Tax Moot Court Team places second in national competition
Congratulations to Tax Moot Court Team Captain Joshua Landsman (3L) and James Baley (2L) on their second place finish in the recent National Tax Moot Court Competition. Congratulations also to Chris Pavilonis (JD 09, LLM 10) and Professor Steven Willis, who co-coached the team. The competition included teams from Oregon, New York, Wisconsin, Ohio, Massachusetts, Alabama, Louisiana, North Carolina, Pennsylvania, Florida and other states. The Levin College of Law team placed second for the second consecutive year. The UF Tax Law Society sponsored the team for this competition as well as another team for the upcoming Tax Moot Court competition in Buffalo. In addition, the UF Tax Law Society sponsors a team for the National Securities Dispute Resolution Competition in New York. Last year the UF Law team placed first in securities mediation in that event. On behalf of the UF Tax Law Society, the team would like to thank the Law College Council, The Florida Moot Court Team, and the Student Government Association for financial contributions that partially funded the team’s participation this year. In addition, the team would like to thank the Levin College of Law and also Jason Yoepp for his assistance and contributions. (Photo from left to right: James Baley, Joshua Landsman and Chris Pavilonis)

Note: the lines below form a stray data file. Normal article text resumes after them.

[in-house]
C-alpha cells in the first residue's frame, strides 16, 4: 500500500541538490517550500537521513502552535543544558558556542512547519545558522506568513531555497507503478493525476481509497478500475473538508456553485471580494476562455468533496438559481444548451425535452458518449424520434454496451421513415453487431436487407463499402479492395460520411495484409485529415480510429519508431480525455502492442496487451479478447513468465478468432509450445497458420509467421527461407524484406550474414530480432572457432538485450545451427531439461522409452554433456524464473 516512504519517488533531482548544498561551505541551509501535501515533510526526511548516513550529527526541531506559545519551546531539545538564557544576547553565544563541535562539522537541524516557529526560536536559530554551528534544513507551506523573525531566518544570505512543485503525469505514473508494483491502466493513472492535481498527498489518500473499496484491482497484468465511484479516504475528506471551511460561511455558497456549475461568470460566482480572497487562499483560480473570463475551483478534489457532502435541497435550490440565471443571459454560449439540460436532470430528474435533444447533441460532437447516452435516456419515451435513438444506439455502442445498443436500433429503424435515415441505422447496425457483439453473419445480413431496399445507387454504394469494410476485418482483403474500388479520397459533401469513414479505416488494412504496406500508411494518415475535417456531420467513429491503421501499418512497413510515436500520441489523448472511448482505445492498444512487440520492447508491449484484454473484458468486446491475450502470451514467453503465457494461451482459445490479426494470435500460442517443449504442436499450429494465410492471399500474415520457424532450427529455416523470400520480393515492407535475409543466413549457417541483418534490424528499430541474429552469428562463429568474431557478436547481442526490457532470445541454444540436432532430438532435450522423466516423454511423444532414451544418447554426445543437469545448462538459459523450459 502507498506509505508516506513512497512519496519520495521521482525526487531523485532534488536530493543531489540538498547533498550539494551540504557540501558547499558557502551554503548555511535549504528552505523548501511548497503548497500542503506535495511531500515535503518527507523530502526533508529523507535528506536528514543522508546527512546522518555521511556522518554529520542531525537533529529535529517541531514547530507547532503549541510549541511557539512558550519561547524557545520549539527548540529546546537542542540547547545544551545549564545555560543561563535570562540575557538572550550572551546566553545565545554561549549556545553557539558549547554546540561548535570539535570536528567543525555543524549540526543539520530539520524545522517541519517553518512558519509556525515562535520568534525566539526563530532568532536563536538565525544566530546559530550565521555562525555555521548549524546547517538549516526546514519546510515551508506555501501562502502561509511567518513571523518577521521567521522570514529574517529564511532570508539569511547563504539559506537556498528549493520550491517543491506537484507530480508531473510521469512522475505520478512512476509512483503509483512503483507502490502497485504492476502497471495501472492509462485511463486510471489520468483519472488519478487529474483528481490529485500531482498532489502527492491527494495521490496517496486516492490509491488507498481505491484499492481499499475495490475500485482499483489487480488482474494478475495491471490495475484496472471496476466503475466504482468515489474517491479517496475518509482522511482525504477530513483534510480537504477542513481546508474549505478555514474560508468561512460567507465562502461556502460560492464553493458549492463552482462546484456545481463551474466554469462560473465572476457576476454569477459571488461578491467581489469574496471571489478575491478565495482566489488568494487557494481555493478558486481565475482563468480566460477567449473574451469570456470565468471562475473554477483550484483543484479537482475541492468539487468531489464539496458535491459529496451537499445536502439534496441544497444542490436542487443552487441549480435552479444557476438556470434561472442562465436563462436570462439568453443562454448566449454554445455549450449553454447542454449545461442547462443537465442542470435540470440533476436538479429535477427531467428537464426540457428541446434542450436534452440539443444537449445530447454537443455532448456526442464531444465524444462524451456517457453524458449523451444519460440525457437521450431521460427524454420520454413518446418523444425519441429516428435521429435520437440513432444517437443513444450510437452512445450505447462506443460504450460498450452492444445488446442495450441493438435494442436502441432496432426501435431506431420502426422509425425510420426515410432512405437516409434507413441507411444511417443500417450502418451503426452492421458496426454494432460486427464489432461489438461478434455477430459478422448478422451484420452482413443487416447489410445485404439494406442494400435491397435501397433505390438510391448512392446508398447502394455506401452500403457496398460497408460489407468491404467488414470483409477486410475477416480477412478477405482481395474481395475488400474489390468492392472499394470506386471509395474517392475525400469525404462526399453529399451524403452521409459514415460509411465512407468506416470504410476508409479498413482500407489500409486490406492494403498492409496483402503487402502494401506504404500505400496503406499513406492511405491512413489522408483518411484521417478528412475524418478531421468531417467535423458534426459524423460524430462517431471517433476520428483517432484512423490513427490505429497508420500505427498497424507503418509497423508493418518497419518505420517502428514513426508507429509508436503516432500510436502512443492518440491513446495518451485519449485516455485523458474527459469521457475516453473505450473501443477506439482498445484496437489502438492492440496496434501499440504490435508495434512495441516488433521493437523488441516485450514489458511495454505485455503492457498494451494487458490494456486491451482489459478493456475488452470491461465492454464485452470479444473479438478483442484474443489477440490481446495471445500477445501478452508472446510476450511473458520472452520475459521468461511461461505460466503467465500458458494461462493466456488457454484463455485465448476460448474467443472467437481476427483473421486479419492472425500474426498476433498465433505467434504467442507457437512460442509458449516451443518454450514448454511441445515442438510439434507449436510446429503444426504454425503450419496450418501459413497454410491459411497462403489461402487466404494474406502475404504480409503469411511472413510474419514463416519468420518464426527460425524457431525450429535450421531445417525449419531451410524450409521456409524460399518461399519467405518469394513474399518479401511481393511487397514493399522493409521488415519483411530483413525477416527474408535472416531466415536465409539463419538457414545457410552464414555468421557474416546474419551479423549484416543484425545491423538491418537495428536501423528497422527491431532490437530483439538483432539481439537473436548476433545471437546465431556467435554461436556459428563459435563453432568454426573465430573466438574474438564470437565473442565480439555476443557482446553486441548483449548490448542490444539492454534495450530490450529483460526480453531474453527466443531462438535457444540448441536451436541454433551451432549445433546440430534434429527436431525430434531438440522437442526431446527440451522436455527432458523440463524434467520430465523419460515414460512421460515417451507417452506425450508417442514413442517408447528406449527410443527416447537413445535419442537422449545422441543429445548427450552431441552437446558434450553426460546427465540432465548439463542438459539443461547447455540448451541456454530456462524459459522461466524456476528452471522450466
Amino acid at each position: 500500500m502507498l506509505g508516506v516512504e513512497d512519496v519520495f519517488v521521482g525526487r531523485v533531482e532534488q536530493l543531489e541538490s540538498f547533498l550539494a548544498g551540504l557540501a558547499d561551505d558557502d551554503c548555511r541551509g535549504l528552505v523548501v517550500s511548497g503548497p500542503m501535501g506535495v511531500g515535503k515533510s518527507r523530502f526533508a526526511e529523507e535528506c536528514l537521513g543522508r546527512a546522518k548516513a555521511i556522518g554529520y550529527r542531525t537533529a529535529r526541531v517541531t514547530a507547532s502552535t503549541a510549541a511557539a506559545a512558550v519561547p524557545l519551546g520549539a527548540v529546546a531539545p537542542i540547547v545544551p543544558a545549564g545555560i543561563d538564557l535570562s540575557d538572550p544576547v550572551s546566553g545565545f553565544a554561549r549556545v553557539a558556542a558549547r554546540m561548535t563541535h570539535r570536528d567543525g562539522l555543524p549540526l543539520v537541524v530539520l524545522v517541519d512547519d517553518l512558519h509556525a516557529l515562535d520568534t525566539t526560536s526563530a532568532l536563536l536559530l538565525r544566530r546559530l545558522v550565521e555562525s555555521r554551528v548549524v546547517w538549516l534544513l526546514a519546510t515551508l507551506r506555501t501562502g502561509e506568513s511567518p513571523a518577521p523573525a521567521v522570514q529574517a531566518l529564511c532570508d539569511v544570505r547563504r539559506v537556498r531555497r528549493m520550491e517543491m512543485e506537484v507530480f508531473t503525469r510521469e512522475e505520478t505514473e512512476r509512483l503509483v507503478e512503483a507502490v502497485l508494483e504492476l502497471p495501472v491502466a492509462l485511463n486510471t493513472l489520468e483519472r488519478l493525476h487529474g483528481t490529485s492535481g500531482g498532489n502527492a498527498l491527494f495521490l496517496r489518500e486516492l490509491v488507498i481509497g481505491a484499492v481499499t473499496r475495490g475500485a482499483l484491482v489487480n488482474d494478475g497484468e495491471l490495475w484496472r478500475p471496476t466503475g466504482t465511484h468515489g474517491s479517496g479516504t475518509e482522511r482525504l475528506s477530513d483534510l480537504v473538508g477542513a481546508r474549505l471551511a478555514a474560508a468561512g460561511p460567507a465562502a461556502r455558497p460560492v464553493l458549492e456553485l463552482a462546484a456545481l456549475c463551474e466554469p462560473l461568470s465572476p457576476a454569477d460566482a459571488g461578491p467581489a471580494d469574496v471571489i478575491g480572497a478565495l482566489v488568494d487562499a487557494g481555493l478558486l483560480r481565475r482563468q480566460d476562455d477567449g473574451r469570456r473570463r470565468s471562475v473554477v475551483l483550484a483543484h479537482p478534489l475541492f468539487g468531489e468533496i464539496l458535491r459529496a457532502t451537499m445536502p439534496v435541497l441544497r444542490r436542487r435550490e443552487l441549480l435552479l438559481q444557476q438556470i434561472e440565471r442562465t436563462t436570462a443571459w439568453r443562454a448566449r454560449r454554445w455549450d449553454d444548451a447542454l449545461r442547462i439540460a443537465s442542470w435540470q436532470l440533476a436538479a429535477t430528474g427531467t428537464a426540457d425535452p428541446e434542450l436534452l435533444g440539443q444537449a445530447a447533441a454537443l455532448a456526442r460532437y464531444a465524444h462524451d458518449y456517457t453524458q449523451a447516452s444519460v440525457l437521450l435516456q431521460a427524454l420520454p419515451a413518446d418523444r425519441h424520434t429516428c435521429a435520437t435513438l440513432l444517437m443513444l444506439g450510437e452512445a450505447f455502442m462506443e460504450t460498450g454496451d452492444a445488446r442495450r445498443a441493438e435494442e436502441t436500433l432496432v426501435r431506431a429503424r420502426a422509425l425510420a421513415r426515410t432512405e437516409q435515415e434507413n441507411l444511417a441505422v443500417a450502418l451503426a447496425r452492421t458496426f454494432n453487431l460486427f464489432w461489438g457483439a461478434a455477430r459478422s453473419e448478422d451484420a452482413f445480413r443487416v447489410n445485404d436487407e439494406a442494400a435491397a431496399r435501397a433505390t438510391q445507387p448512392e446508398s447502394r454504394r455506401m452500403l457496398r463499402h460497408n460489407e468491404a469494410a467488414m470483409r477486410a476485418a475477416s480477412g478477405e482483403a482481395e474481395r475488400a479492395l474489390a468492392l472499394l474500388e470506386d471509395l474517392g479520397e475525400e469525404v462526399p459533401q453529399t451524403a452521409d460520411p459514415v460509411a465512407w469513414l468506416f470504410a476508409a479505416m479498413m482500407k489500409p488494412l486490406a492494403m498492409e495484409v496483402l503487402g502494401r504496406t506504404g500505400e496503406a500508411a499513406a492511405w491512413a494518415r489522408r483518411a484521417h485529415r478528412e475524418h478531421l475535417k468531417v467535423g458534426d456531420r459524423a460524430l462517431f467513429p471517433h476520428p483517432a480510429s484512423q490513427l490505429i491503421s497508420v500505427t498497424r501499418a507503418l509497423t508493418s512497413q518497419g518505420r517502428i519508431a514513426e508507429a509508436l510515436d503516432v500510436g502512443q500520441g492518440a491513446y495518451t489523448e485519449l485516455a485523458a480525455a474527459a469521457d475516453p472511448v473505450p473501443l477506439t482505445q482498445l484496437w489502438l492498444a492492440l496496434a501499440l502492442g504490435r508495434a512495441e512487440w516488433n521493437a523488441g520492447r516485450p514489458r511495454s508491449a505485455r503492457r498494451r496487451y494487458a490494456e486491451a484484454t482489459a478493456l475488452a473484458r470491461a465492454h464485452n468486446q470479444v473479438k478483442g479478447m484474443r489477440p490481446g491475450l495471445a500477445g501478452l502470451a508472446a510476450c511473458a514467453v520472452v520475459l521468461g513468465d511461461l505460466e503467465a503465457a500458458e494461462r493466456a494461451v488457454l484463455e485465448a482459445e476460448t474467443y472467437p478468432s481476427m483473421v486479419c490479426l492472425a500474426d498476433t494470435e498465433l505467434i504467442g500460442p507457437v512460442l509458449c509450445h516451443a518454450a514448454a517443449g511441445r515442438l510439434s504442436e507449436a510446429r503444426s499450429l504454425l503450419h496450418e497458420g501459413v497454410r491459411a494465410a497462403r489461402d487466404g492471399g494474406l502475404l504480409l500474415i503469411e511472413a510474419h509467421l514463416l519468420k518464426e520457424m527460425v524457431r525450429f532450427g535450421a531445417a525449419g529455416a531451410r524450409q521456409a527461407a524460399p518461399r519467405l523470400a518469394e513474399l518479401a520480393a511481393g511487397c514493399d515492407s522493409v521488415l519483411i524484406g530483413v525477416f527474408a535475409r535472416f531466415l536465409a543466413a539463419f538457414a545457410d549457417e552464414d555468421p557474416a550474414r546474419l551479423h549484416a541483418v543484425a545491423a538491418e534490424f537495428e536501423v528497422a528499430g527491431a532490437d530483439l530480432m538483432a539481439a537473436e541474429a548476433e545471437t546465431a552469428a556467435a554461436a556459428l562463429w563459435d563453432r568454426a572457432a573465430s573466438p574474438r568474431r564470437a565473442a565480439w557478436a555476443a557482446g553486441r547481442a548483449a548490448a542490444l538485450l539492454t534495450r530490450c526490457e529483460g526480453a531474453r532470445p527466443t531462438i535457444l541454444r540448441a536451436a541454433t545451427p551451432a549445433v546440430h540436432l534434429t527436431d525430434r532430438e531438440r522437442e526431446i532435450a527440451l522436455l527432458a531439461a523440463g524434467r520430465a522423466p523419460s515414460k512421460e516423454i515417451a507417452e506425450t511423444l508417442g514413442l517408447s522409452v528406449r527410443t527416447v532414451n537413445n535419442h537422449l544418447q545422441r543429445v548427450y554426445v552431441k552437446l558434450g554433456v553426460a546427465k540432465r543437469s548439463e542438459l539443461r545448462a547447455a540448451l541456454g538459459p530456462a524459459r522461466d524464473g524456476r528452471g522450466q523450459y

Earn extern credits with UF Law Costa Rica Program